Shanghai’s Tianzifang Art District.

sign for tianzifang, shanghai.

Most people who have been to Shanghai know of Xintiandi, which is an area of Shanghainese Shikumen homes renovated and transformed into a district of upscale restaurants and shopping. Tianzifang is “the other” district with more artists and studios, along with restaurants and cafes all hidden behind rows of housing on Taikang Lu (Street). Building are not renovated like Xintiandi has, so there is still that old Shanghainese charm that is now difficult to find amidst all of the mass teardowns and re-construction all over the city. This alone is worth a visit.

You can get there on Shanghai Metro line number 9 to Dapuqiao station.

walking inside tianzifang art district, shanghai.

restaurant inside tianzifang, shanghai.

handcraft shop inside tianzifang, shanghai.

window shopping in tianzifang, shanghai.

old world charm inside tianzifang, shanghai.

THETHING design store, Shanghai.

While visiting Shanghai recently, I stumbled upon this store called THETHING. There was something about this store that was different from the others around it carrying outlet-style clothing from American and other foreign brands — this one had clothing that was uniquely Chinese in character, and are all original designs by Chinese designers.

inside thething store, shanghai.

This t-shirt features the koi fish, which is a symbol of wealth and success in Chinese culture. Of course, the design itself has a more updated style. Price? 100 Renminbi (RMB), which is about $15.

the koi t-shirt by thething, shanghai.

You really have to understand Chinese to appreciate this next item, but I’ll do my best to explain it. This “i’m not cultured” tote is really a play on homonyms, in which the actual characters really should be read literally as “(I am ) lying on the plum flowers taking in the aroma of the flowers,” which is supposed to be poetic. Yet the same phonetics sound exactly like “i’m not cultured” (therefore stupid). $15.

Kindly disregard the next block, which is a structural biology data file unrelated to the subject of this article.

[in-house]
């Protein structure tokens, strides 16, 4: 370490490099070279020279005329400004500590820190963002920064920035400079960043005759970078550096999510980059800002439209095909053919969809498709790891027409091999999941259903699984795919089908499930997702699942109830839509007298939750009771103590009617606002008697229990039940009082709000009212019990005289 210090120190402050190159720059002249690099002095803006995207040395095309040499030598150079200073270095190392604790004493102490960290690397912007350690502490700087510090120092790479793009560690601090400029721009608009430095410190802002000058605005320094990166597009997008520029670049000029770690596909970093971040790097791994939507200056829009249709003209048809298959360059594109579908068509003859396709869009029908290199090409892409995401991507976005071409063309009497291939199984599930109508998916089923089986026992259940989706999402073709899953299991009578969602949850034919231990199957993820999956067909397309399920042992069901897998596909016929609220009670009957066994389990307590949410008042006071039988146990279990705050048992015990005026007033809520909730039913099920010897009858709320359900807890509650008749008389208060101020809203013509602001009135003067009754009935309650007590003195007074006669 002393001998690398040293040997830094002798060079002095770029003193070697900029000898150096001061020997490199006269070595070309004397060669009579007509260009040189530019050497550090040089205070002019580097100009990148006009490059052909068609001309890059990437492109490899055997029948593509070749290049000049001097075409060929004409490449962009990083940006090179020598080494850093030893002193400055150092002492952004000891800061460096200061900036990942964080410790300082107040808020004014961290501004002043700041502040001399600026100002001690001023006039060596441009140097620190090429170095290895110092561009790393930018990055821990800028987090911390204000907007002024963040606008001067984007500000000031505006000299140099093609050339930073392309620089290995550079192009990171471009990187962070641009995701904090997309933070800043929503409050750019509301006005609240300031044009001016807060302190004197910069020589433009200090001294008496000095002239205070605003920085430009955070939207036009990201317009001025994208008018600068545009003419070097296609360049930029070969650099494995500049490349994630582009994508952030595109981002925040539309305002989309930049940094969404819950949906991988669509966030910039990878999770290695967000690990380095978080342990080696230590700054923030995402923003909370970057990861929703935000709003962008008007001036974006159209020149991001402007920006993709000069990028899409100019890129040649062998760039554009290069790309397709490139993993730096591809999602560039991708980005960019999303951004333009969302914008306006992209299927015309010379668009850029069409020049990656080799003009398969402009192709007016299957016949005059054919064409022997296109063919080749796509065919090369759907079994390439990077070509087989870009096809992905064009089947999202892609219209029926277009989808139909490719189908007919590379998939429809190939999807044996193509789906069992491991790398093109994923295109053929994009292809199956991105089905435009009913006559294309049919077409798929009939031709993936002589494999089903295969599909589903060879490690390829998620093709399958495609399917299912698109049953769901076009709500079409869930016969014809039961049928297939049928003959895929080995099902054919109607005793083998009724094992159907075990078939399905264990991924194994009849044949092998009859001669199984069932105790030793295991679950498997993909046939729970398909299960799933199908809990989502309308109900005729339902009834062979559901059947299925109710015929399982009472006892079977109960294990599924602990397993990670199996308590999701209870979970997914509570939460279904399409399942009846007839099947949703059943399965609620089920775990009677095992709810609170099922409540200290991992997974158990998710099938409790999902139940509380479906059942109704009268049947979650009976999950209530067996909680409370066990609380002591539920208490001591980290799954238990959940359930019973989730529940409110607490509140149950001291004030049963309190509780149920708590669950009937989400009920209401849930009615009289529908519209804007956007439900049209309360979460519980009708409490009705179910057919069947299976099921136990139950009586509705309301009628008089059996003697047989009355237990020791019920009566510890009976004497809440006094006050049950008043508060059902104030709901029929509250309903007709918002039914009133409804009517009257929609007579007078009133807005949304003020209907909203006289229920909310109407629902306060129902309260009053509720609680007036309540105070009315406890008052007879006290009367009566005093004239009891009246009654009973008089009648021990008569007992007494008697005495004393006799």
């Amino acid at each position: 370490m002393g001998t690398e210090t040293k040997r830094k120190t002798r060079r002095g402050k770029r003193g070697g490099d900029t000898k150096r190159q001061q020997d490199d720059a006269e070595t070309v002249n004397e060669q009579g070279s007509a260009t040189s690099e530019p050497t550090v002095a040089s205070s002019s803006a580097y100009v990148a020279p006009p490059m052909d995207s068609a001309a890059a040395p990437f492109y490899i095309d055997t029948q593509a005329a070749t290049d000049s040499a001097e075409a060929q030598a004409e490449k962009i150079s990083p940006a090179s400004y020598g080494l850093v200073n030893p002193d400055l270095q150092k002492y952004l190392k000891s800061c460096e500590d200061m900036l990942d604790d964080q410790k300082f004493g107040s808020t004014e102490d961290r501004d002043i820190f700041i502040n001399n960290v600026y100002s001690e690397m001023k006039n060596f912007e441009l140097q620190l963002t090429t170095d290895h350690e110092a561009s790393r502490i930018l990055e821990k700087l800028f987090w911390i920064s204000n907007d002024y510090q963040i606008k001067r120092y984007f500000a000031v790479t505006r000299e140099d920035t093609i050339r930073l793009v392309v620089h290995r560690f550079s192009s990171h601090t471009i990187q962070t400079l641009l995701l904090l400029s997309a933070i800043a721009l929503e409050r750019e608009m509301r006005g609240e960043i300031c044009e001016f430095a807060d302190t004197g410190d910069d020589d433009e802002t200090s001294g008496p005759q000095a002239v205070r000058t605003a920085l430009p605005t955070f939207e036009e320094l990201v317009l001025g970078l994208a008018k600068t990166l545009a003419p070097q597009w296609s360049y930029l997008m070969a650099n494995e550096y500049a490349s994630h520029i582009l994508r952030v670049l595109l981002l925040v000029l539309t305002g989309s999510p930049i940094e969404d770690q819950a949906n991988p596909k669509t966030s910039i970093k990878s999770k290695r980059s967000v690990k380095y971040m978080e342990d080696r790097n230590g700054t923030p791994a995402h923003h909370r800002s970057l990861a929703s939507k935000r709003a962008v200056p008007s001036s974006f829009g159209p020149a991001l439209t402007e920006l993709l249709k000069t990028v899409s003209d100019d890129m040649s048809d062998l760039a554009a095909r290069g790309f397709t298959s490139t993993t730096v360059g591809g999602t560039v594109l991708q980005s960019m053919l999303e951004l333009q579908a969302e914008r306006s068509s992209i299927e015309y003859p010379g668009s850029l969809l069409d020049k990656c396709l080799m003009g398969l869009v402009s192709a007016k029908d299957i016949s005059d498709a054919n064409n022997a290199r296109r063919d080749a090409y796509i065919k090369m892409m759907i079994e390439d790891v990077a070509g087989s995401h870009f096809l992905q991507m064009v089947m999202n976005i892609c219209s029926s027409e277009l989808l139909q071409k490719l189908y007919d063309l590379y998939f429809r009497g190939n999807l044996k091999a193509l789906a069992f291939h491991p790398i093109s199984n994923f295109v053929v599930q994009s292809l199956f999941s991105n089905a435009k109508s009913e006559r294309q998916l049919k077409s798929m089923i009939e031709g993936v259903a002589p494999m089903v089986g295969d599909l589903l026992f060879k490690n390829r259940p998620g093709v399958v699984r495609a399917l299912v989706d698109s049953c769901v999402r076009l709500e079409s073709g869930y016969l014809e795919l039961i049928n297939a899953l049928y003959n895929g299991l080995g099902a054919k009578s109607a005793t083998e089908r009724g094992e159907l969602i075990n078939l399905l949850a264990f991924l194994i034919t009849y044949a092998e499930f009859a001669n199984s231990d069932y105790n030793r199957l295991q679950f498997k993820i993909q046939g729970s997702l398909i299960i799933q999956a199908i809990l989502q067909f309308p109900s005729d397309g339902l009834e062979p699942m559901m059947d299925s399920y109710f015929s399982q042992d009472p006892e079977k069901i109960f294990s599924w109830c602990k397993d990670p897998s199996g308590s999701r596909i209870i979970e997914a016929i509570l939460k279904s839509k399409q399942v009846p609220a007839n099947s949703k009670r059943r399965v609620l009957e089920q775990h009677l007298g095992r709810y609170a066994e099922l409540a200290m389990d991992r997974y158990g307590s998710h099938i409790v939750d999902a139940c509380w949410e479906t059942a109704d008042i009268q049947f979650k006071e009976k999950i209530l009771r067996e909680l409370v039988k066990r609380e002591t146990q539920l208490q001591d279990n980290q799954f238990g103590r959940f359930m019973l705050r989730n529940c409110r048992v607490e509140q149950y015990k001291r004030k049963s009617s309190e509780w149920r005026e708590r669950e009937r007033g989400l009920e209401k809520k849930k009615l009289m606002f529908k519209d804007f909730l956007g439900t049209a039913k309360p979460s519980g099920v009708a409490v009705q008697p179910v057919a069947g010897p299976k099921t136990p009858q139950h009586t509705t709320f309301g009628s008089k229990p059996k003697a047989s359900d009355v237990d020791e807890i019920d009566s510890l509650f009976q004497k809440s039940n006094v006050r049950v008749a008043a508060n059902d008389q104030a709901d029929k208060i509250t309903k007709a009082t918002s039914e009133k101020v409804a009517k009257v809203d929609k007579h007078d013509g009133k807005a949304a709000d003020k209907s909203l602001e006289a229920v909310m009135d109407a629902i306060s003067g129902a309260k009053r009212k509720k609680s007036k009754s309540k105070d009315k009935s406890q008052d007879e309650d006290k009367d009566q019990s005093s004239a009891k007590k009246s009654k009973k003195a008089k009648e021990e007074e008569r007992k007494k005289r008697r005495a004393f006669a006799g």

the i\'m not cultured tote by thething, shanghai.

There are many nostalgic items as well, as with this particular t-shirt called “we all love 1, 2 and 3 stripes”. I am not exactly sure about the historical significance of this particular piece, but from what I know it was probably used to promote achievement among students. Again, this is about $15.

the nostalgic t-shirt by thething, shanghai.

In addition to clothing, there are also home furnishings and accessories. Here’s a notebook with a silhouette of a Chinese schoolgirl. The image is quite nostalgic as well. $7.

the student notebook by thething, shanghai.

The thing is, if you do want to buy any of these things, you will need to be at one of their stores in Shanghai, Beijing, Kunming or Chengdu. Online shopping delivery is only limited to China. So just in case any of you readers visit Shanghai, here is a map that will help you find the store.

location of thething store, shanghai.

Finding Old Shanghai.

old streets of shanghai.

While reading Mr. Howard W. French’s article in The New York Times this evening about his quest to capture the real Shanghai reminded me of my own efforts to do the same (but in a much smaller way). During my first visit to the city in 2002, I was so fascinated with all the skyscrapers going up on both sides of the Huangpu River. There was so much building around the clock that the cityscape would change once every few months. Many of the old neighborhoods were flattened to make way for more skyscrapers. Old Shanghai as we knew it was slowly vanishing.

About two years ago I began venturing into different neighborhoods looking for traces of the past, especially the architecture. I enjoyed walking the back alleys behind major streets such as Huaihai Road or Xizang Road, where you will find the true hustle and bustle of Shanghai city life. But there’s more. There are also the great mansions that were part of the British and French concessions that was also part of Shanghai’s history that deserve mention. These are spread around the Xuhui, Luwan, Jingan and Changning districts.

preparing to move out of the neighborhood, shanghai.

To find some of the objects that represent old Shanghai, try the Dongtai Road antiques market near South Xizang Road and Liuhekou Road. I make an effort to stop by each time I am in Shanghai and just browse literally everything, from old cameras to posters to Mao buttons. Much Shanghai’s own history is being told right here. This is also a place for great photos, and store owners have been more than happy to let me take them, and even tell me the history of some of the objects.

shanghai antiques market.

Please stay tuned as I continue my search for more of old Shanghai.

at the tailor shop, shanghai.